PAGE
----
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M/s. J.S. Engineering Works v/s The State & Others

    CRL. M.C. No. 1280 of 2014

    Decided On, 01 December 2014

    At, High Court of Delhi

    By, THE HONOURABLE MR. JUSTICE VED PRAKASH VAISH

    For the Petitioner: Anjali Manish, Advocate. For the Respondents: Navin Sharma, APP, R2 & R3, Anurag Jha, Advocate.



Judgment Text

1. By this petition filed under Section 482 of Code of Criminal Procedure, 1973 (hereinafter referred to as ‘Cr.P.C.’) the petitioner has assailed order dated 07.12.2013 passed by learned Metropolitan Magistrate (North-West), Rohini, Delhi whereby CC No.269/04/13 filed by the petitioner was dismissed for non-appearance of the petitioner and non-prosecution of the case.

2. Succinctly stated the facts of the case are that the petitioner filed a complaint under Section 138 of Negotiable Instruments Act, 1881 (hereinafter referred to as ‘NI Act’) on the allegations, inter alia, that the petitioner had supplied goods to respondent No.2 herein. The respondent No.3 is the Proprietor of respondent No.2. The petitioner is maintaining a running account for the goods supplied and sum of Rs.6,00,000/- (Rupees Six lakhs) was due and outstanding against respondent No.2 firm. The respondent Nos.2 and 3 in discharge of their liability, issued cheque bearing No.087222 dated 07.12.2010 drawn on Union Bank of India, Chawri Bazar, Delhi. On presentation, the said cheque was dishonoured with the remarks ‘payment stopped by drawer’ by drawer vide memo dated 07.02.2011 despite service of statutory notice dated 12.02.2011. The respondent No.2 failed to make the payment of the said cheque.

3. Hence, the petitioner filed a complaint for the offence under Section 138 of NI Act. After recording pre-summoning evidence, respondent Nos.2 and 3 were summoned. Notice under Section 251 Cr.P.C. was served on respondent Nos.2 and 3 on 03.04.2013. Thereafter, respondent Nos.2 and 3 moved an application under Section 145(2) of NI Act and the case was adjourned to 28.09.2013 for reply and arguments on said application. On 28.09.2013, no one appeared on behalf of petitioner and Court notice was issued to the complainant for 07.12.2013. Again nobody appeared on behalf of petitioner and the complaint was dismissed for non-appearance of complainant and non-prosecution of the matter, vide order dated 07.12.2013. Aggrieved by the said order, the petitioner has preferred the present petition.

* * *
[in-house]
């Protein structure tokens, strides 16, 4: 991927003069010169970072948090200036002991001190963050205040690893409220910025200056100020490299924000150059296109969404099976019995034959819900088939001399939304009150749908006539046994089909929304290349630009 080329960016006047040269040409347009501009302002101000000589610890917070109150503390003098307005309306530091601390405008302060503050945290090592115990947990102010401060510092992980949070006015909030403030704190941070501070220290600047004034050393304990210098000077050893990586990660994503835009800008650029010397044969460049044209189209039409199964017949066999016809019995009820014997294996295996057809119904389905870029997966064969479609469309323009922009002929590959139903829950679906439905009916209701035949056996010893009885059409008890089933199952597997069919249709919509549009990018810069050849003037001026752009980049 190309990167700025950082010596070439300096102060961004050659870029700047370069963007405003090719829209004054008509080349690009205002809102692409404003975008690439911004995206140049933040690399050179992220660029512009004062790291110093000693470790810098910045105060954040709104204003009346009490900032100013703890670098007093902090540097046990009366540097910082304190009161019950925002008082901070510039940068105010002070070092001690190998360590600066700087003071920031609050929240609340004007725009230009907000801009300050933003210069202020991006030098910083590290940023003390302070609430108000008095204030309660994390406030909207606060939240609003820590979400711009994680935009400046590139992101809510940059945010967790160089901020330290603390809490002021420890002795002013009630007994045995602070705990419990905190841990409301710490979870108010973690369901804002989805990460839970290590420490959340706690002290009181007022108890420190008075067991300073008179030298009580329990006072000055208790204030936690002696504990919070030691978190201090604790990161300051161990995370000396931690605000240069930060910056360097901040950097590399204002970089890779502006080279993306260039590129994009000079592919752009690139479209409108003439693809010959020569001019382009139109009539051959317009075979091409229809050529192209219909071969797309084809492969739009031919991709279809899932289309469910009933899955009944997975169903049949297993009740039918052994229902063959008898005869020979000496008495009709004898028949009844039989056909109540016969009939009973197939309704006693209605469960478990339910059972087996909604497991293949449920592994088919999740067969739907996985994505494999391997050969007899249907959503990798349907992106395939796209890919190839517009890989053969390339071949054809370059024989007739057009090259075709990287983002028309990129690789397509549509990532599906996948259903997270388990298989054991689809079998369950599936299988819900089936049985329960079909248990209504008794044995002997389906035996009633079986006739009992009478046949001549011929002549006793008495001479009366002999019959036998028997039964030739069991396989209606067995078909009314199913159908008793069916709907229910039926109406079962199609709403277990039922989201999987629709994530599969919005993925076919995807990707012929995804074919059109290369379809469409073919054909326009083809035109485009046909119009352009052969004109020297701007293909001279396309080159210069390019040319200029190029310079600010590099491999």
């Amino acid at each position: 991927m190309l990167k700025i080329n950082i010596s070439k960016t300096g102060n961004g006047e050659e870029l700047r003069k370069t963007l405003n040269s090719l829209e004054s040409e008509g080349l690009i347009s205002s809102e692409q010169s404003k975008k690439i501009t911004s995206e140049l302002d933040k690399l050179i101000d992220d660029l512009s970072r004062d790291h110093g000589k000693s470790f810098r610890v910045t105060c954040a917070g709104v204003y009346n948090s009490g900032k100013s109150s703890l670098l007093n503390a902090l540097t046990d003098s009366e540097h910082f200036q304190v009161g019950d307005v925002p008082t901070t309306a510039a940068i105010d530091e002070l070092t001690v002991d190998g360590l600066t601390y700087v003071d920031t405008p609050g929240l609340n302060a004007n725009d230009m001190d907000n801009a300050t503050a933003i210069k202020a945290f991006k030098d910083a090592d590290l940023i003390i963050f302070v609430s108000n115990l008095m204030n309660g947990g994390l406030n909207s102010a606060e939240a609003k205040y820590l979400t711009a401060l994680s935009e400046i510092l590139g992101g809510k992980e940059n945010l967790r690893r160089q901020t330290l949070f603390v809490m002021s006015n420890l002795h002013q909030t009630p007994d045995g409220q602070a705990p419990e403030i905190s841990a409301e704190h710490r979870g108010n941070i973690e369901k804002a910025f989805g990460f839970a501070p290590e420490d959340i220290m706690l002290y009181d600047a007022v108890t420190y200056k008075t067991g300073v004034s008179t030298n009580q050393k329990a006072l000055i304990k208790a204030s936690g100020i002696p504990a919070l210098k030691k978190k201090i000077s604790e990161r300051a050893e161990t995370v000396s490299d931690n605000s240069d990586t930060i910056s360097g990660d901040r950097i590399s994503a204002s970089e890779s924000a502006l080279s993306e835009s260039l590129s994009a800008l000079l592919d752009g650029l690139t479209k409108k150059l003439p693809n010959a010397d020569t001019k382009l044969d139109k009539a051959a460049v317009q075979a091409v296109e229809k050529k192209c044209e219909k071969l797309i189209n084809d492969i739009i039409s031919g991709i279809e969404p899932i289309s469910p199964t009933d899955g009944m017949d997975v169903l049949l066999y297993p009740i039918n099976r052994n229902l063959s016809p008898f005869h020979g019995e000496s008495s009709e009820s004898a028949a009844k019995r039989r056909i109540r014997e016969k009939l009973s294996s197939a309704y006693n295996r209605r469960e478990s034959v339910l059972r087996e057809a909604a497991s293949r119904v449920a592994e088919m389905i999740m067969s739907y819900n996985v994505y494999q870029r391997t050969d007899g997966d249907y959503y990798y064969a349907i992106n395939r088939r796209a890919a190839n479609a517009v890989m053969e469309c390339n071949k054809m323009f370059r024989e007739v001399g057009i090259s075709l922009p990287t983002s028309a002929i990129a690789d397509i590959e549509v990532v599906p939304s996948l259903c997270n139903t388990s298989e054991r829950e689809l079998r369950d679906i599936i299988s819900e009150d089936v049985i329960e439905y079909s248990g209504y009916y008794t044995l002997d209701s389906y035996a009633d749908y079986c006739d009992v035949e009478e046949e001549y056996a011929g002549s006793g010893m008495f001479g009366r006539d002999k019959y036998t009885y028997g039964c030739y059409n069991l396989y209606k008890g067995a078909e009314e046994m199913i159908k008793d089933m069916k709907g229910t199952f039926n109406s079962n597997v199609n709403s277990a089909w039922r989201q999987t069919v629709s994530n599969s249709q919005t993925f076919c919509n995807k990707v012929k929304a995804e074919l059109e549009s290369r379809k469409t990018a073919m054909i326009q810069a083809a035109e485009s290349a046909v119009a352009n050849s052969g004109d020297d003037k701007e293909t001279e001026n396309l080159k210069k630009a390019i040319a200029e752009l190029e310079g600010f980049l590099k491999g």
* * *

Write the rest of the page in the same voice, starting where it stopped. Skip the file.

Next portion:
4. Learned counsel for the petitioner urged that notice under Section 251 of Cr.P.C. was served on the respondent Nos.2 and 3 on 03.04.2013, application under Section 145(2) of NI Act was filed and the case was fixed for arguments on the said application on 03.08.2013. The case was transferred to the Court of Mr. Dharmender Singh, learned Metropolitan Magistrate-05 (North West), New Delhi on 03.08.2013 and the case was adjourned to 28.09.2013. On 28.09.2013 when learned counsel for the petitioner reached to the transferee court, it was revealed that the matter had already been taken up and was renotified for 07.12.2013. Again on 07.12.2013 when counsel for petitioner appeared before the trial court she was informed that matter has already been taken up and orders were reserved. Learned counsel for petitioner also submitted that the petitioner had already adduced pre-summoning evidence and notice under Section 251 Cr.P.C. was served on the respondent Nos.2 and 3. The trial court could have proceeded further in accordance with law and the complaint should have been decided on merits.

5. Another submission of learned counsel for the petitioner is that the petitioner had been diligently pursuing the complaint, the personal appearance of the petitioner was not required. On 28.09.2013 Court notice was issued to the petitioner but the Court notice was not served on the petitioner. The presence of the petitioner never affected the course of trial, in fact, respondent Nos.2 and 3 appeared before the trial court only after issuance of bailable warrants against them.

6. Learned counsel for the petitioner has relied upon ‘Associated Cement Co. Ltd. vs. Keshavanand’, (1998) 1 SCC 687 and ‘S. Anand vs. Vasumathi Chandrasekar’, (2008) 4 SCC 67, to contend that the Court must consider whether the presence/ attendance of the complainant is essential for the progress of the case. The case was fixed for arguments on the application under Section 145(2) of NI Act and trial court could have disposed of the said application.

7. Per contra, learned counsel for respondent Nos.2 and 3 submitted that the respondents were acquitted by the trial court and the present petition is not maintainable. In support of his submission learned counsel for respondent Nos.2 and 3 has relied upon judgment in ‘Subhash Chand vs. State (Delhi Administration)’, (2013) 2 SCC 17.

8. I have given my anxious thought to the submissions made by learned counsel for both the parties and have perused the material on record.

9. The first and foremost question which comes for consideration is whether the dismissal of the complaint by the trial court for non-appearance of the petitioner is justified. At this juncture it is relevant to reproduce Section 256 of Cr.P.C., which reads as under: -

'256. Non-appearance or death of complainant. - (1) If the summons has been issued on complaint and on the day appointed for the appearance of the accused, or any day subsequent thereto to which the hearing may be adjourned, the complainant does not appear, the Magistrate shall notwithstanding anything hereinbefore contained, acquit the accused unless for some reason he thinks it proper to adjourn the hearing of the case to some other day:

Provided that where the complainant is represented by a pleader or by the officer conducting the prosecution or where the Magistrate is of opinion that the personal attendance of the complainant is not necessary, the Magistrate may dispense with his attendance and proceed with the case.